Sociological Contentions about the Causes of Crime
A sociologist has his own perception of looking at human behaviour. He does not ignore personality traits but lays stress on learning and acquired aspects of behaviour. Crime is also one aspect of individual behaviour. The analysis of criminal behaviour should therefore focus on the following facts (Gibbons, 1977: 244-46):
1. Learning of values, attitudes, and behaviour patterns depends upon the process of socialisation and interpersonal associations. It is therefore meaningful to approach individual’s crime by paying attention to his collection of social roles picked up from the
2. The etiological process that leads to criminalistic role behaviour involves a number of causal variables, i.e., criminal behaviour is the product of multiple causation.
3. Situations which block the achievement of goals contribute much to crime and delinquency.
4. Almost every person indulges in petty law violation in his lifetime and also entertains deviant and criminalistic motives; but criminals are persons who play criminalistic roles ‘heavily’, i.e., are involved in serious acts of law-violation and are, therefore, identified by society as criminals or delinquents.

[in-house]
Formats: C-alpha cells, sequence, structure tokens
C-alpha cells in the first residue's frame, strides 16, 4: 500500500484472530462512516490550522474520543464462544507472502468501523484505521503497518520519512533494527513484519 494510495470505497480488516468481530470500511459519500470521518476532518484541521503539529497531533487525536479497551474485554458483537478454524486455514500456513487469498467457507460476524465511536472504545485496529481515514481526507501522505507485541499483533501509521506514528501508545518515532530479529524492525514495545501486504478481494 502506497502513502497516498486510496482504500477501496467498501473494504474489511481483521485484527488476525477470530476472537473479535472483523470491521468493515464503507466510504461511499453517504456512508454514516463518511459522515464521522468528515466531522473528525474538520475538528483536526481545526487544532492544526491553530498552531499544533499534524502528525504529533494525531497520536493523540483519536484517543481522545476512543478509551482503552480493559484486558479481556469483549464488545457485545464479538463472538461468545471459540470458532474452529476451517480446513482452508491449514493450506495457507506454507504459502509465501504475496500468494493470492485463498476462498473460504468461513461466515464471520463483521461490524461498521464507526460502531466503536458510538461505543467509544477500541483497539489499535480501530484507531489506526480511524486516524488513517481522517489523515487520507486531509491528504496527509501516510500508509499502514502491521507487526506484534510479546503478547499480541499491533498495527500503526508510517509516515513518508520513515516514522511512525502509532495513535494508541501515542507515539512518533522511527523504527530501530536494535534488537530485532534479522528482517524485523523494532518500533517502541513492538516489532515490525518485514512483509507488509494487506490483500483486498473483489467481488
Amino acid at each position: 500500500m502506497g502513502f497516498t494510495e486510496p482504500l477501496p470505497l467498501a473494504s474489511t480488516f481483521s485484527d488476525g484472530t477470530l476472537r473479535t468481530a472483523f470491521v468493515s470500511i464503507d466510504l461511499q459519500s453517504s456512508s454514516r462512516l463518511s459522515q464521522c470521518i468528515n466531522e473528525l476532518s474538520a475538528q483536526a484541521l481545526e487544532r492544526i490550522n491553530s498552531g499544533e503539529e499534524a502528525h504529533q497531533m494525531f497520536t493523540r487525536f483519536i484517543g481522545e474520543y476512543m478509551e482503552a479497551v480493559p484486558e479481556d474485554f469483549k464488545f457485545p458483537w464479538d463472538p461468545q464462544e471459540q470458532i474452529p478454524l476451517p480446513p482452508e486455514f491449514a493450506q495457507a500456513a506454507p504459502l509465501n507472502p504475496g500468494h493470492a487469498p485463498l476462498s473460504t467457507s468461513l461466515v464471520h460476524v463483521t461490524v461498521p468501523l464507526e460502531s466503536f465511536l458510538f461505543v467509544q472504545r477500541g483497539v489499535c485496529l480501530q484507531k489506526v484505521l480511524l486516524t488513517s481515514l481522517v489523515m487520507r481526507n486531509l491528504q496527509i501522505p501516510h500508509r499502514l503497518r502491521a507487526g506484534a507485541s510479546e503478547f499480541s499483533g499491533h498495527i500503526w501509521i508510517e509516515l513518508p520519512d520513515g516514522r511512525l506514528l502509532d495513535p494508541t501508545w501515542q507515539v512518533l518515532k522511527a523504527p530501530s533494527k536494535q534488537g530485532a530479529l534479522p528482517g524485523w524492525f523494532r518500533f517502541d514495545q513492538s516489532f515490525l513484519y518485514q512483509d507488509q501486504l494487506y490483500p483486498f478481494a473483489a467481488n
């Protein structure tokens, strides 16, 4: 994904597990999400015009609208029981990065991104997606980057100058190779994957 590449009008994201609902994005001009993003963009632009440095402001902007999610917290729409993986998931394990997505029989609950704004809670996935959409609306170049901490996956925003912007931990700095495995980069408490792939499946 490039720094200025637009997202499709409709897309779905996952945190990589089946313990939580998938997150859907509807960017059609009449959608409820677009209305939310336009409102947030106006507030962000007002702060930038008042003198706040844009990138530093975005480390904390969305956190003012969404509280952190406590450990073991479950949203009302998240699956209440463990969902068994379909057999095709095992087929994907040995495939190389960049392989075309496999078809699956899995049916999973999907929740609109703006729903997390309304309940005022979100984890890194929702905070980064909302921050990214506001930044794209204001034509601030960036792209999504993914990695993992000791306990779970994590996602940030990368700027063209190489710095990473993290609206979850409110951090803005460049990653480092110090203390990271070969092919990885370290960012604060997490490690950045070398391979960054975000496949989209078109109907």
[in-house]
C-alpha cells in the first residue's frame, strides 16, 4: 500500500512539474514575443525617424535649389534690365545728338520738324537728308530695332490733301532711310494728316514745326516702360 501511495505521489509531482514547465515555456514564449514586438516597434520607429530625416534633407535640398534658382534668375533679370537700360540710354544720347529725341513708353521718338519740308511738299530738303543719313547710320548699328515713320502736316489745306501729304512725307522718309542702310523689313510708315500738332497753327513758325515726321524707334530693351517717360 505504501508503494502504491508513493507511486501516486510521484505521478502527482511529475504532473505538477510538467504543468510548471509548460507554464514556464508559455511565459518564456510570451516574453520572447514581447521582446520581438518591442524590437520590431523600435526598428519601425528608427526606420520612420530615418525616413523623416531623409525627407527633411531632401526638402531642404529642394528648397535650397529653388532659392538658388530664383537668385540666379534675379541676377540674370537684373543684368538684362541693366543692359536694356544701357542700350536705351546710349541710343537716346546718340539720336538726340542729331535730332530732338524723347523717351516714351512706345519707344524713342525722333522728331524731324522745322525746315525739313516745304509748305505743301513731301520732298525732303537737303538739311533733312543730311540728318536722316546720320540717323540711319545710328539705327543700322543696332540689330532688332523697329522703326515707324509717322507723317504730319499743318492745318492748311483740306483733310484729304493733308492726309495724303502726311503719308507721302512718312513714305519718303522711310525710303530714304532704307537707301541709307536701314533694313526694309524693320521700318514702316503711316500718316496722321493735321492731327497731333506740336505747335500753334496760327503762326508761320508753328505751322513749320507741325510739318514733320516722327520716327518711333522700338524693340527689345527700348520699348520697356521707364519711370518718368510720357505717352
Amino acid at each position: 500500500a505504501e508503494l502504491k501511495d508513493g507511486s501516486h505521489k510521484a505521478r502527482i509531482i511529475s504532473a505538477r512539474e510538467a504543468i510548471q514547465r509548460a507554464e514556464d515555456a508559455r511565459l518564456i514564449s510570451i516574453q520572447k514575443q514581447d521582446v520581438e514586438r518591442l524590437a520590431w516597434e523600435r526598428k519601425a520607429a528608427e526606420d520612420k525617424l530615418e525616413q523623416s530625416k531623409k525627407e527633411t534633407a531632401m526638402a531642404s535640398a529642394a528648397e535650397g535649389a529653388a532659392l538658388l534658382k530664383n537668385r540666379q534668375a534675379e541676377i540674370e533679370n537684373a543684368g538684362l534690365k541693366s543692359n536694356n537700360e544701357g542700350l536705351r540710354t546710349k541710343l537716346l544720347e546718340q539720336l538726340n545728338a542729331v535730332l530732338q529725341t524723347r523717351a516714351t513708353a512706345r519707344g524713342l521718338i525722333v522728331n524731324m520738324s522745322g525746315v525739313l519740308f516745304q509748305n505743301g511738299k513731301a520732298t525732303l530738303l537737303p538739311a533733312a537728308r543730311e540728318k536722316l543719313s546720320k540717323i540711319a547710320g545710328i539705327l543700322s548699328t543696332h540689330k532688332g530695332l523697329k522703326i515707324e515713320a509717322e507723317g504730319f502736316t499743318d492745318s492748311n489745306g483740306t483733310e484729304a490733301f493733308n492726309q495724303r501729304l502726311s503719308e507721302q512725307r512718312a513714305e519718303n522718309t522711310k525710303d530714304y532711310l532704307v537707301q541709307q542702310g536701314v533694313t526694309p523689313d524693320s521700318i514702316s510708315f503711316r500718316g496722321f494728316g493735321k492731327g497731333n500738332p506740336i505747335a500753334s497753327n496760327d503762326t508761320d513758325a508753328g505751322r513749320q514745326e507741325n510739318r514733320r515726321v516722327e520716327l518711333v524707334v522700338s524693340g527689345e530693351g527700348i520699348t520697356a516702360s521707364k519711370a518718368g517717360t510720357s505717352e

Individuals who engage in petty and isolated acts of deviance are also sometimes labelled as law-violation. Both are ‘criminals’ because they are so labelled by the official machinery of social control.
5. Crimes of a large number of criminals are not premeditated but are the result of situational pressures.
6. Male and female criminals and juvenile and adult offenders require different approaches in their motivational mechanisms for committing crimes.
7. There are character variations among criminals. The variations are both in their social characteristics as well as in deviant behaviour. Also, there are some persons who consider themselves as criminals but there are many who have no self-image as a criminal.
8. Criminals play not only anti-social role but also many social roles as husband, father, employee, and so on.
9. Variations in societal reactions to criminality of different kinds as well as punitive handling determine continuation in criminality.
10. More the laws in society, more the police becomes ineffective. Thus, excessiveness of laws and ineffectiveness of police increase criminality.